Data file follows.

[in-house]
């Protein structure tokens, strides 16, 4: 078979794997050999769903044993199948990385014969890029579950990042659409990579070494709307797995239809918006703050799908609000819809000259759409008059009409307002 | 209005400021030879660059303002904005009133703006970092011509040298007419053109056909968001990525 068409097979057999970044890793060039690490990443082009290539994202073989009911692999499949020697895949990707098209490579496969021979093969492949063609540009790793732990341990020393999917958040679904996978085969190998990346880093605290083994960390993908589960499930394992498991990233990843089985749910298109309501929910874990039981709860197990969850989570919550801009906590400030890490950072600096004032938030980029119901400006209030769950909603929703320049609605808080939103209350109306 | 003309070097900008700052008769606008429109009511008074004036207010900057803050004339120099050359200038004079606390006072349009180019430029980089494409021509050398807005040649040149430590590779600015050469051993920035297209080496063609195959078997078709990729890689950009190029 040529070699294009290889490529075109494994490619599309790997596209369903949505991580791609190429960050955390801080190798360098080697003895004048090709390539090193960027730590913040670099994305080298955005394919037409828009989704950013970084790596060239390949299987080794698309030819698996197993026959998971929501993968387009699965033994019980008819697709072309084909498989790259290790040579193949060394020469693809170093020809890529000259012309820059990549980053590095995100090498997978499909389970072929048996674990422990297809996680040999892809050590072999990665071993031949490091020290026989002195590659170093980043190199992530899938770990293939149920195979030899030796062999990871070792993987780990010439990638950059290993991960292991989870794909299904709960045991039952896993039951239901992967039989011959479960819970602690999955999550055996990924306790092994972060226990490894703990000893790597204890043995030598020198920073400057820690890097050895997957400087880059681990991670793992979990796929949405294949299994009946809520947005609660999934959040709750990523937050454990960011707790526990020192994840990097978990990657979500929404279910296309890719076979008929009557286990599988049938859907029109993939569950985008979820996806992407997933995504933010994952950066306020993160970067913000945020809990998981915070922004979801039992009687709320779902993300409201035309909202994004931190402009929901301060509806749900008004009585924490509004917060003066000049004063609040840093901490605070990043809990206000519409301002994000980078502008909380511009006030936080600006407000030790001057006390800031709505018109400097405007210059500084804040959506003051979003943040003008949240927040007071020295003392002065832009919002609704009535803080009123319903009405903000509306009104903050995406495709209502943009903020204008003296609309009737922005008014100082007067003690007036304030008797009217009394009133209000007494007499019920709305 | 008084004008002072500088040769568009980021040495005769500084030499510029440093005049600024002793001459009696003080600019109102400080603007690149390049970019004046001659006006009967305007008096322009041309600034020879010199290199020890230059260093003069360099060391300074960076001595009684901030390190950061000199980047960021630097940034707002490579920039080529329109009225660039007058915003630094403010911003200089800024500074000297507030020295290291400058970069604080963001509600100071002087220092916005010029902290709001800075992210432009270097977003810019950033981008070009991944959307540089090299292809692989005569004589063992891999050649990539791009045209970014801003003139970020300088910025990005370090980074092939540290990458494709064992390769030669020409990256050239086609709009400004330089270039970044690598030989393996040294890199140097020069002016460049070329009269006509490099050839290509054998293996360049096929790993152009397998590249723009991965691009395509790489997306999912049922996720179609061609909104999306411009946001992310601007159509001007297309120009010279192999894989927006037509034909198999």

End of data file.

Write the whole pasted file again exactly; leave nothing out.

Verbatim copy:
[in-house]
């Protein structure tokens, strides 16, 4: 078979794997050999769903044993199948990385014969890029579950990042659409990579070494709307797995239809918006703050799908609000819809000259759409008059009409307002 | 209005400021030879660059303002904005009133703006970092011509040298007419053109056909968001990525 068409097979057999970044890793060039690490990443082009290539994202073989009911692999499949020697895949990707098209490579496969021979093969492949063609540009790793732990341990020393999917958040679904996978085969190998990346880093605290083994960390993908589960499930394992498991990233990843089985749910298109309501929910874990039981709860197990969850989570919550801009906590400030890490950072600096004032938030980029119901400006209030769950909603929703320049609605808080939103209350109306 | 003309070097900008700052008769606008429109009511008074004036207010900057803050004339120099050359200038004079606390006072349009180019430029980089494409021509050398807005040649040149430590590779600015050469051993920035297209080496063609195959078997078709990729890689950009190029 040529070699294009290889490529075109494994490619599309790997596209369903949505991580791609190429960050955390801080190798360098080697003895004048090709390539090193960027730590913040670099994305080298955005394919037409828009989704950013970084790596060239390949299987080794698309030819698996197993026959998971929501993968387009699965033994019980008819697709072309084909498989790259290790040579193949060394020469693809170093020809890529000259012309820059990549980053590095995100090498997978499909389970072929048996674990422990297809996680040999892809050590072999990665071993031949490091020290026989002195590659170093980043190199992530899938770990293939149920195979030899030796062999990871070792993987780990010439990638950059290993991960292991989870794909299904709960045991039952896993039951239901992967039989011959479960819970602690999955999550055996990924306790092994972060226990490894703990000893790597204890043995030598020198920073400057820690890097050895997957400087880059681990991670793992979990796929949405294949299994009946809520947005609660999934959040709750990523937050454990960011707790526990020192994840990097978990990657979500929404279910296309890719076979008929009557286990599988049938859907029109993939569950985008979820996806992407997933995504933010994952950066306020993160970067913000945020809990998981915070922004979801039992009687709320779902993300409201035309909202994004931190402009929901301060509806749900008004009585924490509004917060003066000049004063609040840093901490605070990043809990206000519409301002994000980078502008909380511009006030936080600006407000030790001057006390800031709505018109400097405007210059500084804040959506003051979003943040003008949240927040007071020295003392002065832009919002609704009535803080009123319903009405903000509306009104903050995406495709209502943009903020204008003296609309009737922005008014100082007067003690007036304030008797009217009394009133209000007494007499019920709305 | 008084004008002072500088040769568009980021040495005769500084030499510029440093005049600024002793001459009696003080600019109102400080603007690149390049970019004046001659006006009967305007008096322009041309600034020879010199290199020890230059260093003069360099060391300074960076001595009684901030390190950061000199980047960021630097940034707002490579920039080529329109009225660039007058915003630094403010911003200089800024500074000297507030020295290291400058970069604080963001509600100071002087220092916005010029902290709001800075992210432009270097977003810019950033981008070009991944959307540089090299292809692989005569004589063992891999050649990539791009045209970014801003003139970020300088910025990005370090980074092939540290990458494709064992390769030669020409990256050239086609709009400004330089270039970044690598030989393996040294890199140097020069002016460049070329009269006509490099050839290509054998293996360049096929790993152009397998590249723009991965691009395509790489997306999912049922996720179609061609909104999306411009946001992310601007159509001007297309120009010279192999894989927006037509034909198999």